For a long time, a lot of people told me to drop it. My agent said, "Kiddo, you know I love the project, but I think you've got to face reality. It's not going to happen. I have several other gigs you could take if you'd drop this for a while. Maybe later you can try again." Friends, family, acquaintances, network suits, studio suits, Major Agencies...everyone said let it go. It's been four years, going on five. How much longer are you going to DO this?

As long as it TAKES, goddamn it.

I knew that there was a story I wanted to tell, something that I wanted to SAY. And there is nothing more essentially deadly than someone who believes, rightly or wrongly, that he's on a mission, grandiose and possibly stupid as that sounds. I also wanted to make this show because I wanted to SEE it as a viewer. Several years ago, I was looking for a particular kind of book to read. Couldn't find it. So I wrote it, then shoved it in a closet. My agent heard about it a year or two later, dragged it out, read it, and sold it. Go figure.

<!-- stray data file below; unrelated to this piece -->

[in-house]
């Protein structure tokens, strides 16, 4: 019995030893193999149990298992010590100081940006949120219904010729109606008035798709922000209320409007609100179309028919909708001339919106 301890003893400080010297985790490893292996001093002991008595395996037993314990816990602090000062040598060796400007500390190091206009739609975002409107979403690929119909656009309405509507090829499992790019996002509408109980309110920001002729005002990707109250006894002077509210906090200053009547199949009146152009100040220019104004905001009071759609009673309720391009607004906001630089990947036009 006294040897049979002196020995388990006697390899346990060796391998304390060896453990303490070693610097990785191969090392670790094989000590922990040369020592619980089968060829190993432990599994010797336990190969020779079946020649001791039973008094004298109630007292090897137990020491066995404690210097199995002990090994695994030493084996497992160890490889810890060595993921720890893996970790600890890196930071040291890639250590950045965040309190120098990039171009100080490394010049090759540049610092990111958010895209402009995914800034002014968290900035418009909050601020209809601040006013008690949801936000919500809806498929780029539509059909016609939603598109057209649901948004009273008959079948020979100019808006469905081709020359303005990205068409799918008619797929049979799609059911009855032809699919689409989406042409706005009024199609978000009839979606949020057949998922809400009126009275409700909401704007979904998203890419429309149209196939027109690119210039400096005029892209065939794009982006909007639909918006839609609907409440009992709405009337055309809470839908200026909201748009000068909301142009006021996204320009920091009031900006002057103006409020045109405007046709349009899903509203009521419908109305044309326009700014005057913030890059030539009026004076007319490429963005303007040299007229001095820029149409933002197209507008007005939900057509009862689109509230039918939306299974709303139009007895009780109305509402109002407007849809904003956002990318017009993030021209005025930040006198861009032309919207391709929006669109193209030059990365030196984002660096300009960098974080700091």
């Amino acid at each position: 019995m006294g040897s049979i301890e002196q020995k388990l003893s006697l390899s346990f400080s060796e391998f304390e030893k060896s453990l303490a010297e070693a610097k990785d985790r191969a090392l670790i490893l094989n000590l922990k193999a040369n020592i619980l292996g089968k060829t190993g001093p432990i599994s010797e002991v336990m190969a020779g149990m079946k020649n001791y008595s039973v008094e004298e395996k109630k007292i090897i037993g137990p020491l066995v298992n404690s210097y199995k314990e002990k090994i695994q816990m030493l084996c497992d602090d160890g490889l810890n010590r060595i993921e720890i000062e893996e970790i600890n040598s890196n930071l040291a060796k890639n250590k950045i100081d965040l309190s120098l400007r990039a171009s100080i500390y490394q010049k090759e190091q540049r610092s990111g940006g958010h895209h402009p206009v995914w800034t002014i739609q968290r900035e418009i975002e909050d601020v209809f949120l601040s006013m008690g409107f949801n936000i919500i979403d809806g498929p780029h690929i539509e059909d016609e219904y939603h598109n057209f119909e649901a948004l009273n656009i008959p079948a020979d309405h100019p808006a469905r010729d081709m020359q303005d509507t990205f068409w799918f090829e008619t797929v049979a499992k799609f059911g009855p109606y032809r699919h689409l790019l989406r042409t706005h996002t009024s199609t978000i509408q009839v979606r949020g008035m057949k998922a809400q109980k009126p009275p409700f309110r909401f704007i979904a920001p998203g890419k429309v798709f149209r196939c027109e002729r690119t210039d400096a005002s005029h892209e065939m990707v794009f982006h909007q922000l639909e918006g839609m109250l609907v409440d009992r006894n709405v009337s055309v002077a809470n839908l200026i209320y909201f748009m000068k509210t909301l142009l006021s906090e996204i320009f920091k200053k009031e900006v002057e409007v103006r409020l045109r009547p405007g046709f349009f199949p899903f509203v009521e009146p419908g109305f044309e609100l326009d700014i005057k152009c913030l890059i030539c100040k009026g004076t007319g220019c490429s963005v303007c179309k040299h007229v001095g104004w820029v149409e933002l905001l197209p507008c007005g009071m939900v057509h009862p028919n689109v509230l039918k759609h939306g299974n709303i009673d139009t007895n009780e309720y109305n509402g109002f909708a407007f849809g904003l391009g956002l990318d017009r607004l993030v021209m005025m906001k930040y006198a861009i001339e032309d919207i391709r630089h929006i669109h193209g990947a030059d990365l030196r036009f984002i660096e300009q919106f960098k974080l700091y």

Also, you have to understand...when I was a very young kid, I went to visit my grandfather's grave. My grandfater was an alcoholic who died in the gutter. Literally. And was buried in a pauper's grave. Ever been to a pauper's grave? Lead pipe. Brass number. You check the roster to find out who's buried. No name, no date. He passed through his life without leaving footprints. It terrified me beyond the capacity of words to convey to you. I swore, at that moment, that I wouldn't go down like that, that I'd leave a mark, somehow, that I'd been here. And on one level, that's what Babylon 5 is to me. See, that's why nothing stops me...it's not about money, or fame, or merchandising...there's nothing they can use agains] me. Whether I stand or fall doesn't matter. If I write hard, if I work hard, what I have created will survive me. Even when I'm forgotten, this will go on. I will have left my mark.

That, at least, is the conceit I allow myself in the Hour of the Wolf, when everything looks futile, and I doubt myself the most.